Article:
Assessment Finds an Arkansas EITC Would Lead to Healthier Arkansans

Benefits of state-level EITCs go beyond economic, have positive effects on children’s health

 

Arkansas Advocates for Children and Families, along with Children’s HealthWatch, today released an assessment examining the potential health-related effects of creating a state-level, refundable Earned Income Tax Credit.

The federal Earned Income Tax Credit (EITC) pays a fixed percentage of low-income workers’ earnings back at tax time, eventually phasing out once their income is above the threshold. The District of Columbia and 29 states have state-level EITCs based on a percentage of the federal EITC.

An Arkansas EITC has been proposed in the past several legislative sessions, but it has yet to make it to the governor’s desk. Nearly 300,000 low-income Arkansas households would qualify for a state EITC.

Previously, researchers estimated a refundable Arkansas EITC would cost approximately $39 million if set at five percent of the federal credit. However, new research shows that the effects of the EITC contain self-financing attributes through decreases in public assistance received by mothers and increases in payroll and sales taxes paid, reducing the cost by around 90 percent.

While the justification for the tax credit has largely focused on the economic benefits it would provide, recent evidence has found that receiving an EITC can improve health, especially for children and single mothers. States that have expanded the EITC have seen improved self-reported health status and reduced self-reported symptoms of depression among mothers, better diets and increased food security.

The Health Impact Assessment (HIA) considered Arkansans’ baseline health outcomes to determine if the adoption of a state-level EITC would lead to improved health for the state’s residents. The HIA found that an Arkansas EITC would not only improve economic conditions, it would also help shift more households with children into a higher health status category, likely reducing health services use and overall health care costs.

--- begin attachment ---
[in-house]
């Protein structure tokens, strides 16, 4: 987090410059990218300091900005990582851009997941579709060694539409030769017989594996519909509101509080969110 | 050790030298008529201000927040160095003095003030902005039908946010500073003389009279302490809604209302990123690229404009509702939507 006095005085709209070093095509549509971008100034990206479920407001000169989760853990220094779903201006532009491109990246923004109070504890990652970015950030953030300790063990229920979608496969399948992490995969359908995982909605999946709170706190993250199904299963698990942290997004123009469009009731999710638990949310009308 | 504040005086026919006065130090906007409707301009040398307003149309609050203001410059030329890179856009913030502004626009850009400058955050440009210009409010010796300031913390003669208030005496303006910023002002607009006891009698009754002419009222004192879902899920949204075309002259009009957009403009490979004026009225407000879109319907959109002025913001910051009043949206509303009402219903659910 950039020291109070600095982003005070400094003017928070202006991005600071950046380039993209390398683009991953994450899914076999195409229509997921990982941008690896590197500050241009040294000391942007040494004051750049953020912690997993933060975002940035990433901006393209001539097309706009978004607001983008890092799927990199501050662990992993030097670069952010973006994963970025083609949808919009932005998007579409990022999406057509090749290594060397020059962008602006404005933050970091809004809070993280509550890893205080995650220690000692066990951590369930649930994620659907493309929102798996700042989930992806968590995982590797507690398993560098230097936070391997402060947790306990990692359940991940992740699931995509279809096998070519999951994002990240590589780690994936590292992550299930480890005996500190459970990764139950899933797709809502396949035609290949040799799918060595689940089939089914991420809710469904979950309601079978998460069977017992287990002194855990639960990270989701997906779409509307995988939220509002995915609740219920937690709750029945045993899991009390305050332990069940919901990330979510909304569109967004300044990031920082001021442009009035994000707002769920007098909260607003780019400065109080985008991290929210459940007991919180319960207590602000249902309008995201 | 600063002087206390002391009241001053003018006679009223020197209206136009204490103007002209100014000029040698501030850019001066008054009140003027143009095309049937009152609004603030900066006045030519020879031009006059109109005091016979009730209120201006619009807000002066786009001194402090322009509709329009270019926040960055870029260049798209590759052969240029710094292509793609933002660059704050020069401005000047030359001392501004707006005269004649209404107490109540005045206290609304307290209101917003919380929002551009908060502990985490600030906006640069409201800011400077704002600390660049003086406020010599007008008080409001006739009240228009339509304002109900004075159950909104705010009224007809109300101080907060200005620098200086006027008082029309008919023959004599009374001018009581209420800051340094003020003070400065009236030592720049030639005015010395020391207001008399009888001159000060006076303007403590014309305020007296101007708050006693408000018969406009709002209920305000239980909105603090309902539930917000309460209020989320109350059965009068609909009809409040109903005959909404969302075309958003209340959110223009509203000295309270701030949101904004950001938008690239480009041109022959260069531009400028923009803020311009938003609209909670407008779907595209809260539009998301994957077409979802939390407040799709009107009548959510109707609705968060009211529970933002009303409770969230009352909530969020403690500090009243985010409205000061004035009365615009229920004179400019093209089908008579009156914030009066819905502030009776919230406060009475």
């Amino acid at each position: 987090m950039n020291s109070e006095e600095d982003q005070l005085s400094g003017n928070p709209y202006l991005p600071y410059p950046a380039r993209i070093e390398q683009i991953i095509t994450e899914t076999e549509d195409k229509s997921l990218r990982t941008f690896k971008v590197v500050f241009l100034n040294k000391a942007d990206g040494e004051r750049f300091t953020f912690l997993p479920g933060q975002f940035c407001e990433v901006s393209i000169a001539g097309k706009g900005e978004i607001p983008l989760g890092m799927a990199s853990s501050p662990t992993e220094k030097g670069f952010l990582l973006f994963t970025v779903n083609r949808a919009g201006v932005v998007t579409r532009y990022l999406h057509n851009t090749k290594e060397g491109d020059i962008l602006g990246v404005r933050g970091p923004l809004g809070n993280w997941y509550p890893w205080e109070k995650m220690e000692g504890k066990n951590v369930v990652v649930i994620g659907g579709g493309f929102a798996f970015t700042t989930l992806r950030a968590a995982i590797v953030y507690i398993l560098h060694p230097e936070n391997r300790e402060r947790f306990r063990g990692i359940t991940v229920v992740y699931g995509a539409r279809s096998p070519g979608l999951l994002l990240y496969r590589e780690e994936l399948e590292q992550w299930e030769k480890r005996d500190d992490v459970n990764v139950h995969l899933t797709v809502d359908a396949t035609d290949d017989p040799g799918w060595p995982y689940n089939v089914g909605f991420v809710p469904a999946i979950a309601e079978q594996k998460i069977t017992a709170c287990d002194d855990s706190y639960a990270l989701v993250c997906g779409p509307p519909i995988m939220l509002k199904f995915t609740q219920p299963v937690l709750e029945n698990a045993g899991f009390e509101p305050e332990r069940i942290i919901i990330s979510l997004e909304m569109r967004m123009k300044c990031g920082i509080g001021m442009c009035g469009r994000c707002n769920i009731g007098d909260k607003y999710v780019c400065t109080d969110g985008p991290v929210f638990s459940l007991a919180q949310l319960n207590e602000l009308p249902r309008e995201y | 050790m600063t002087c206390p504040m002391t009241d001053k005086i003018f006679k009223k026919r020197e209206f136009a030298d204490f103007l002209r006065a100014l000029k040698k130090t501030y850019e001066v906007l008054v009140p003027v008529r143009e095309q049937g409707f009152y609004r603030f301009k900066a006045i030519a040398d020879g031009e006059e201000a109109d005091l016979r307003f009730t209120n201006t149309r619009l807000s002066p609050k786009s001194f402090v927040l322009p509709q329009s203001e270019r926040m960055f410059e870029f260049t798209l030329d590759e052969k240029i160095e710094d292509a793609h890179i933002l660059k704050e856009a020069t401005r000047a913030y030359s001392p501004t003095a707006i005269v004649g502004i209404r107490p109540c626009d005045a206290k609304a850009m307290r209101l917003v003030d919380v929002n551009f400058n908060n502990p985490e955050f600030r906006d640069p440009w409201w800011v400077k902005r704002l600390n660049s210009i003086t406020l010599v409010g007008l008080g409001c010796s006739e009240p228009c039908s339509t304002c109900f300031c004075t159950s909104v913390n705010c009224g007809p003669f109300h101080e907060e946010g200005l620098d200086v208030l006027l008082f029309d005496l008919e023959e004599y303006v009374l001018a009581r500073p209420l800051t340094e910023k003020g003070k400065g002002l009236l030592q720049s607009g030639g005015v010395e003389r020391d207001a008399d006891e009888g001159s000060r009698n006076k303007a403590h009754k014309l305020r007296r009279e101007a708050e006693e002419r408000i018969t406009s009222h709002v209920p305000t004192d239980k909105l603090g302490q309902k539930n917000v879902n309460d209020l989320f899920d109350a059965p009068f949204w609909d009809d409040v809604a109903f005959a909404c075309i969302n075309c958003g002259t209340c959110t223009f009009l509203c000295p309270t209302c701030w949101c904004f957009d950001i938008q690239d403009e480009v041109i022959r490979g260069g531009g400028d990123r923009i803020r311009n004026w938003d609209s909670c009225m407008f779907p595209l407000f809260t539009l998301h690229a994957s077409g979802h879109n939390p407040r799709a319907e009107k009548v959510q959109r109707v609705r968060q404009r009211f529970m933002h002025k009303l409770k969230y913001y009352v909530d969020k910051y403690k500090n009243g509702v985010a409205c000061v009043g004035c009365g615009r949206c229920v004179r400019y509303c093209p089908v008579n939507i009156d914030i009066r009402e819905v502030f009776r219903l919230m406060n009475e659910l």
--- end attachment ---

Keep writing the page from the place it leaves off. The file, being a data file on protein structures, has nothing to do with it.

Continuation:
By enacting an EITC in Arkansas, the state could expect the following improvements in particular:

  • Reduction in the rate of low-birth-weight births
  • Improved Behavior Problems Index scores for children
  • Reduction in adult obesity

Arkansas Advocates for Children and Families and Children’s HealthWatch conclude that creating a state-level, refundable EITC may be one of the most effective ways to address the poor health outcomes experienced among Arkansans. The HIA finds that the credit would counteract many poor health outcomes manifested by longstanding poverty throughout the state. Download the assessment, executive summary and policy brief here.

About Arkansas Advocates for Children and Families

Arkansas Advocates for Children and Families is a statewide, nonprofit child advocacy organization established in 1977. Our mission is to ensure that all children and their families have the resources and opportunities to lead healthy and productive lives and to realize their full potential. Visit www.aradvocates.org for more information.

About Children’s HealthWatch

Children’s HealthWatch is a nonpartisan network of pediatricians, public health researchers, and children’s health and policy experts. Our network is committed to improving children’s health in America. We do that by first collecting real-time data in urban hospitals across the country on infants and toddlers from families facing economic hardship. We then analyze and share our findings with academics, legislators, and the public.